How Should Your Classroom Look This Year?

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flickeringbrad-school-ipad-programby Jennifer Rita Nichols

It seems so simple, doesn’t it? Designing a creative space in your classroom will promote student creativity.

However, many classrooms are far from being labelled as ‘creative spaces’. Schools in general have developed into very industrial places. You can feel the difference as soon you walk into the building. The difference between a creative space and a workspace can have a definite impact on how your students behave.

Getting Started

So, what do you value? You’ll need to start by figuring that out. If your students’ actions are going to be influenced by their environment, then it’s an important question to ponder. An environment that supports ‘neat, tidy, organized, straight lines’ is going to look different from one that supports ‘teamwork, relationships, community’. While certain values may be found in both cases, it is your main focus that helps determine the layout and look of a room.

A good place to start would be to imagine your goal; what would your ideal class look like to someone peeking in the doorway? What would your students be doing, and how would it appear? Once you can see it, then choose the first few words or phrases that would be used to describe your goal environment. Those words will be your starting point.

Now that you have defined the type of environment that you are working towards, how do you get there? You can’t just arrange the desks in a new pattern and call it a day. You’ll have to use a bit more mental prowess than that!

Creativity is an important trait to develop in our students. It is even one of the most useful skills that has been pinpointed for 21st century success. Creating a classroom environment that supports creativity can go a long way towards helping students take control out of their teacher’s hands and direct their own learning. If creativity isn’t one of the words you originally came up with, you may want to consider adding it in!

Questions To Frame Your Thinking

What does an environment need to be like in order to promote creativity?

What does it need to have, and how should it be arranged? Luckily, there isn’t only one right answer. A creative environment can be as unique as you are!

Imagine you were given a room in your home and an unlimited budget (the type of budget a classroom teacher could only dream of). Then, you were told that you needed to create a space for yourself. The space needed to be somewhere you could do your work and create plans for your class, as well as relax and learn (maybe with some PD on Twitter…).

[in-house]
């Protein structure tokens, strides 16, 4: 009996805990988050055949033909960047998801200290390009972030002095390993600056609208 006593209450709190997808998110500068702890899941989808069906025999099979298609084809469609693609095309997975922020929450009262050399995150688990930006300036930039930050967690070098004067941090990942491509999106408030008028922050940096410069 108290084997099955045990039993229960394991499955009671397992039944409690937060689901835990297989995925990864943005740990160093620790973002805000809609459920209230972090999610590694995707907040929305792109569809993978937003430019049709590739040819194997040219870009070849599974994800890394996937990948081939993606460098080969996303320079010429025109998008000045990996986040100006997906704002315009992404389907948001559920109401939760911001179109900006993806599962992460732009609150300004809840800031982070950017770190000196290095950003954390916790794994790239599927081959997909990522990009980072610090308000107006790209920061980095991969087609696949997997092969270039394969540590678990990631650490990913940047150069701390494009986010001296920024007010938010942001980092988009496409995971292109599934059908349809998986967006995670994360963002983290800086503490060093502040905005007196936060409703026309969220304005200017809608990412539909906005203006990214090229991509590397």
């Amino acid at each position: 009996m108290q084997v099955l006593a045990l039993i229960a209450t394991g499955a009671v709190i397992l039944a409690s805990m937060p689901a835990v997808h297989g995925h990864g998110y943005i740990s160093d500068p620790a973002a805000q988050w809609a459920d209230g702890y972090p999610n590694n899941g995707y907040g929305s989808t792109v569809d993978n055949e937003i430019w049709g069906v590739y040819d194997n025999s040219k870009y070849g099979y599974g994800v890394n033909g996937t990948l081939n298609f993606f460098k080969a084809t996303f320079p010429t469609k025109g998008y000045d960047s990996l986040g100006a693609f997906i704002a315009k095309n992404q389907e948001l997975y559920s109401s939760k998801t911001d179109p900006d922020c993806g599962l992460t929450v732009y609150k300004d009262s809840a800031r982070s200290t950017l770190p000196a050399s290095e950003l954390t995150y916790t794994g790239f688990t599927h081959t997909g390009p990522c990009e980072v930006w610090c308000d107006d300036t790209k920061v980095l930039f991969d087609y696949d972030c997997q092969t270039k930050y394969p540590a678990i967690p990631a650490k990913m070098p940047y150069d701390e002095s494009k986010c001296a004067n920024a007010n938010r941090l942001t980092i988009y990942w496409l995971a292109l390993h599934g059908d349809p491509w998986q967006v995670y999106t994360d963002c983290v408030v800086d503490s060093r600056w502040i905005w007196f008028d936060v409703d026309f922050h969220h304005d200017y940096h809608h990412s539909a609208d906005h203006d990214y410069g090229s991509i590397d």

What would you create? Probably not a desk in the middle of the room, surrounded by grey walls and industrial lighting, with windows that don’t open and an old cork-board outlined with used-up rainbow borders. At least, I would hope you could do better than that!

chicago-2016-studentsThe Illusion Of Classroom Management

While you may not be able to do anything about the type of windows in your classroom, you can certainly make the rest of your space work for you and your students. If you want teamwork, then group the desks to support that. Sure, students will start out by trying to talk more than you would like, but they will learn to tame themselves if you are persistent with your class management and rules. It’s easier to separate desks in order to keep silence in class, but that isn’t really teaching any skills – it’s more like avoiding the issue.

As for the walls, it has been fairly well documented that any posters that stay up for more than two weeks are no longer noticed by students. I suppose a popular reference poster may be able to overcome this statistic, but most classroom decor will fall prey to student indifference quickly enough. If you don’t have time to update the posters, then making it a student job can help keep the posters and messages relevant and read.

What I Did

In my own class, I opted to buy a $7.00 roll of background paper for bulletin boards that featured rippled water, as well as one that showed a field/forest/mountain scene. It was amazing what this small change did for the room! Half our classroom was forest, while the other half was a beach. Owl accents highlighted the forest side, while seashells and fish adorned the beach side.

Our ‘reading corner’ was separated by shelves like a cave along the beach, where students could sit on mats or a large beanbag to read. It certainly blew the ‘industrial’ atmosphere right out the window – and for very little overall cost as well!

At the end of the day, you and your students spend many hours per week in that one room. It should be welcoming, fun, inspiring, and educational. When someone steps into your classroom they should enjoy being there – YOU should enjoy being there! Most of all, your students should enjoy being there.

Conclusion

Anyone who has spent any length of time working in a cubicle (I personally have, it was grey, with grey carpet and beige walls) can tell you about how ‘inspiring’ that atmosphere can be. But then again, it isn’t supposed to inspire you, it’s really just supposed to allow you to focus on your work without being distracted by anything in your bland environment. Is that really what we want for our students?

If not, then we need to reconsider the industrial look in many classrooms. If you have certain students who benefit from a more ‘quiet’ environment, set up a corner of the room designated for that. When they need it, they will go there.

As the new school year approaches, so does a new chance to create. How will your classroom look next year?

Image attribution flickr user flickeringbrad